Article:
SLEAT letter

Dear friends of SLEAT:

If you agree with me that the primary mission of our community water and sewer systems is to protect the health and well being of our people and our environment, then I call your attention to the kerfuffle brewing at the Brunswick Glynn Joint Water and Sewer Commission as outlined in today’s Brunswick News.

My commentary:
Glynn County has a bad habit of appointing people with potential conflicts of interest to citizen advisory boards. So, for example, we have a surveyor sitting on the Mainland Planning Commission and occasionally ruling on mistakes his own colleagues might have made.
Now the Brunswick and Glynn Joint Water and Sewer Commission has inadvertently fallen into the hands of people designing and constructing buildings and plants, instead of people whose first priority is the health and safety of the community.
Turnipseed and Copeland are both civil engineers and while both presented themselves as retired, Turnipseed is still involved with a company that builds sewage treatment plants. Stephens and Duncan are also into construction (residential and hospital facilities respectively). Logically, their response to the discovery that pipes and lift stations and treatment plants are falling apart, and large sections of the metropolitan area are sitting over polluting septic tanks, is to argue that new stuff should be built somewhere else and the people should move. That, after all, has been the prescription for many decades and accounts for our cities, large and small, being hollowed out.
If Copeland, Turnipseed, Stephens and Duncan think forcing the director out is going to improve the reputation of the utility and get them more dollars from a SPLOST, they’ve got another think coming.

To someone who has been attending JWSC meetings for five years now, it was clear from the moment Turnipseed arrived on the board that his agenda was to build a new sewage treatment plant, rather than provide service for passed over areas such as Brunswick Villa and Sea island. Never mind that historic settlements in the Buckswamp area still have no fire hydrants.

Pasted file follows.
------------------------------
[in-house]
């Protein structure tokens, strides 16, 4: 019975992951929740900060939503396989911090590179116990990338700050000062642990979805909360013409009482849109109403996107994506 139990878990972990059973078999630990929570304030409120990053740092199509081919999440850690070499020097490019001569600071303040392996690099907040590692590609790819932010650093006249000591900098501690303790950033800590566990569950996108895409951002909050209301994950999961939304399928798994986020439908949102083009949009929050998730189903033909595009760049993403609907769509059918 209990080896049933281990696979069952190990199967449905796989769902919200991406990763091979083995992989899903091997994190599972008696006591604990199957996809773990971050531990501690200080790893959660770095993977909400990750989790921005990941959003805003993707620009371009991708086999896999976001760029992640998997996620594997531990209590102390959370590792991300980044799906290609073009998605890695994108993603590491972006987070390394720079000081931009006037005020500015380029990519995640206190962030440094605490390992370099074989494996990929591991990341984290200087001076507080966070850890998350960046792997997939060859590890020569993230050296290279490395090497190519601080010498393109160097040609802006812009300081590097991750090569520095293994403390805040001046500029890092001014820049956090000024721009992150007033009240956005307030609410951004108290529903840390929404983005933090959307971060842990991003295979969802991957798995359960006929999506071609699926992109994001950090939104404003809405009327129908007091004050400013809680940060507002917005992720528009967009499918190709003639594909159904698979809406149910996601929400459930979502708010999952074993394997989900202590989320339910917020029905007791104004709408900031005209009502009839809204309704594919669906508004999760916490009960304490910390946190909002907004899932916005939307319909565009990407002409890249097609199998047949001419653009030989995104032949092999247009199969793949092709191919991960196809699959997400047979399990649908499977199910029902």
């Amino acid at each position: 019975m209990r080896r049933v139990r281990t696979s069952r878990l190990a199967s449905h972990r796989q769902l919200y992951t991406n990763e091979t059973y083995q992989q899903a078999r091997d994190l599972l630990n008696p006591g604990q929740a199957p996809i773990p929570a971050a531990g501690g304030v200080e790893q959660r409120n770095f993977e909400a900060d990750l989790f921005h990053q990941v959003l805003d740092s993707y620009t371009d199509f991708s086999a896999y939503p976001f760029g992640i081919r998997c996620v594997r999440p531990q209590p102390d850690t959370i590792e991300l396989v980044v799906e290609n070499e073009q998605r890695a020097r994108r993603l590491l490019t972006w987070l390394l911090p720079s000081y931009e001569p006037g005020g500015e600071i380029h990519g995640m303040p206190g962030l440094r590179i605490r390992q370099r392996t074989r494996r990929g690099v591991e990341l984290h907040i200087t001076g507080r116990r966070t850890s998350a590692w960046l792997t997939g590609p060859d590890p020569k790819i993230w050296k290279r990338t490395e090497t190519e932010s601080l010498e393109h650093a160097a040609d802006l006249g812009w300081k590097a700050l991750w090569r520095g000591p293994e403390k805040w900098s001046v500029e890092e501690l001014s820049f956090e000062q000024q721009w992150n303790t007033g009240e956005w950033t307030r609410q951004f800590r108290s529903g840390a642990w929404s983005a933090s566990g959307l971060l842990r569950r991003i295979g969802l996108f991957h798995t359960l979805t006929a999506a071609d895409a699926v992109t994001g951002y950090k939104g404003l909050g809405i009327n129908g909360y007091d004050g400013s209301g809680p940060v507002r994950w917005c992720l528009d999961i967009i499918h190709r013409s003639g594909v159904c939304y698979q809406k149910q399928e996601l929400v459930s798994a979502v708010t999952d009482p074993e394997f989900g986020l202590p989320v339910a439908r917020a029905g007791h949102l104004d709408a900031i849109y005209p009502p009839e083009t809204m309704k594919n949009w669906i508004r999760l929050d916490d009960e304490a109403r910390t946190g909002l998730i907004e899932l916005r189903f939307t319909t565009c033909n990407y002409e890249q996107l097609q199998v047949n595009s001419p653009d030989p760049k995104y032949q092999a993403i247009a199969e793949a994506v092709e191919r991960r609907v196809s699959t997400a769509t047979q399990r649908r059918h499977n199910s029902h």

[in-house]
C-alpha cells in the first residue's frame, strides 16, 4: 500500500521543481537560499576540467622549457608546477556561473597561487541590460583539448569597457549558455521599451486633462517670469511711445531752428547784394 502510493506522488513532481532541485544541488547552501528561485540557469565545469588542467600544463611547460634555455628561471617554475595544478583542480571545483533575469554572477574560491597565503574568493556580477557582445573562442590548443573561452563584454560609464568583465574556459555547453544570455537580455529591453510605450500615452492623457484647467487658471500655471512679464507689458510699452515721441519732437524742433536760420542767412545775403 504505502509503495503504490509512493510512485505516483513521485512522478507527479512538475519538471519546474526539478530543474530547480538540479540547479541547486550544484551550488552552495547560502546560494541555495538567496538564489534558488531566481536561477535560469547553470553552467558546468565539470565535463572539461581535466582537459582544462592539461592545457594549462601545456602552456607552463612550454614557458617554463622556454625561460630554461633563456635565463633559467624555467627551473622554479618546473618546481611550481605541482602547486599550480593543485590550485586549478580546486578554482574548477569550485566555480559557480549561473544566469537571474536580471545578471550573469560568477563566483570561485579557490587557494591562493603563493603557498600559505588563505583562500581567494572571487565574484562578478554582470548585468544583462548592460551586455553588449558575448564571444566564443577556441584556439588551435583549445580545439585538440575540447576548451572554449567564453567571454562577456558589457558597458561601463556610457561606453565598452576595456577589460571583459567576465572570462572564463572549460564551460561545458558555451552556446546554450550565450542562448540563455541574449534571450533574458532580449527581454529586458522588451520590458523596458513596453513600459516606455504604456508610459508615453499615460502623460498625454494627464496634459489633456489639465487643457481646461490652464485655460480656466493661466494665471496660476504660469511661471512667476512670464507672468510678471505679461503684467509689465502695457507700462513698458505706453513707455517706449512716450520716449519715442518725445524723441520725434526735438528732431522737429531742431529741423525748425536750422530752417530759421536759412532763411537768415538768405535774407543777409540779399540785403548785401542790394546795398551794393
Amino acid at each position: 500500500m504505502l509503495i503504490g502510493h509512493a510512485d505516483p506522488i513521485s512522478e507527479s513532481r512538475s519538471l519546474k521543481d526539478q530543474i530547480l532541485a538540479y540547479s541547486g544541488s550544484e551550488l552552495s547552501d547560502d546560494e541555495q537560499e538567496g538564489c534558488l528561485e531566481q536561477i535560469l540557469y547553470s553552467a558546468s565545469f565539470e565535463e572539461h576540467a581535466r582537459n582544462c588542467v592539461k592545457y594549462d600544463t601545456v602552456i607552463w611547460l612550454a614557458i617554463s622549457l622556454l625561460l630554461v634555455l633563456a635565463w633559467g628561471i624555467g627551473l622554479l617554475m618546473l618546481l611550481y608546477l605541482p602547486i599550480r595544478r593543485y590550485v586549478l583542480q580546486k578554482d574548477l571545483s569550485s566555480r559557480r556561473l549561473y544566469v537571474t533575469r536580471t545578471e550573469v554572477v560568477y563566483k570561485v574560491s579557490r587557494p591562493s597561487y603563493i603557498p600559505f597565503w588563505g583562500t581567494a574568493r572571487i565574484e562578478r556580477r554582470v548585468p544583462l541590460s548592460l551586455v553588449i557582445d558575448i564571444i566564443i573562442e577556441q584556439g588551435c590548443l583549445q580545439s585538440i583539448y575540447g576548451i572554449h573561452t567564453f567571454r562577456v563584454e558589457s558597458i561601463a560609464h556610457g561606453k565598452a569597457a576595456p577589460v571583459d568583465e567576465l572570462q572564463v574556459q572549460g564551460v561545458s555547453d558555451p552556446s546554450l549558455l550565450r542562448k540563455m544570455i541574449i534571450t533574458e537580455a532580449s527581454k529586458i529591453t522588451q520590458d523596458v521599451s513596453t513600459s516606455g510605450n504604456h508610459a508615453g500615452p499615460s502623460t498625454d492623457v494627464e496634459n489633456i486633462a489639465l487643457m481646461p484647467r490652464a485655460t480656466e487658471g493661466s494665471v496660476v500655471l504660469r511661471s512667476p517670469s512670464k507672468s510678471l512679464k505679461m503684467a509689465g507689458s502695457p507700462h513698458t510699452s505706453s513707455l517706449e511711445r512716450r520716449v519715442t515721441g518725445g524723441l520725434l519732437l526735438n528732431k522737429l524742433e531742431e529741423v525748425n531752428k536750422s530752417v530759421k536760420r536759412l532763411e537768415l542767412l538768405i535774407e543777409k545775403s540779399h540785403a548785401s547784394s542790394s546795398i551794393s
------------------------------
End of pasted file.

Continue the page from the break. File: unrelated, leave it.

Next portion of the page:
The Glynn County Community Development Department would have us believe that haphazard facilities, shoddy construction and persistent flooding are the result of antiquated ordinances. So, some consultants from Atlanta have been hired to bring us all up to date. After five months on the job, TSW is now prepared to hear from the public on Thursday May 9 from 6-8 PM in the new meeting room at the Brunswick Public Library on Gloucester Street.

The notice states the purpose of this public meeting is to “introduce the . . . Zoning Update process, review preliminary findings from the consultant team, and allow for initial input from the community.”
To which I have responded:

Introducing a process and holding a kickoff meeting AFTER consultants from out of town have arrived at “preliminary” assessments seems, excuse the expression, perverse.
Also, public servants who “allow” the people, who govern, to speak are, to put it mildly, insubordinate. The SCOTUS’ recent focus on the content of speech, which is not to be restricted, has, perhaps inadvertently, promoted restrictions on speech itself. While this is perhaps not the time to address that, I find it important to be on the record as objecting. Arbitrary and unreasonable limits on citizens addressing public officials are ipso facto objectionable even when they are codified.


A retention pond or “amenity” is not an adequate substitute for a swamp because the transport, evaporation and transpiration functions of the trees are lost. Never mind carbon capture. This swamp on Marshes Edge Lane, 13 clearcut acres, is to provide a new home for the Frederica Baptist Church. So, God’s grandeur had to be sacrificed.

James’ update: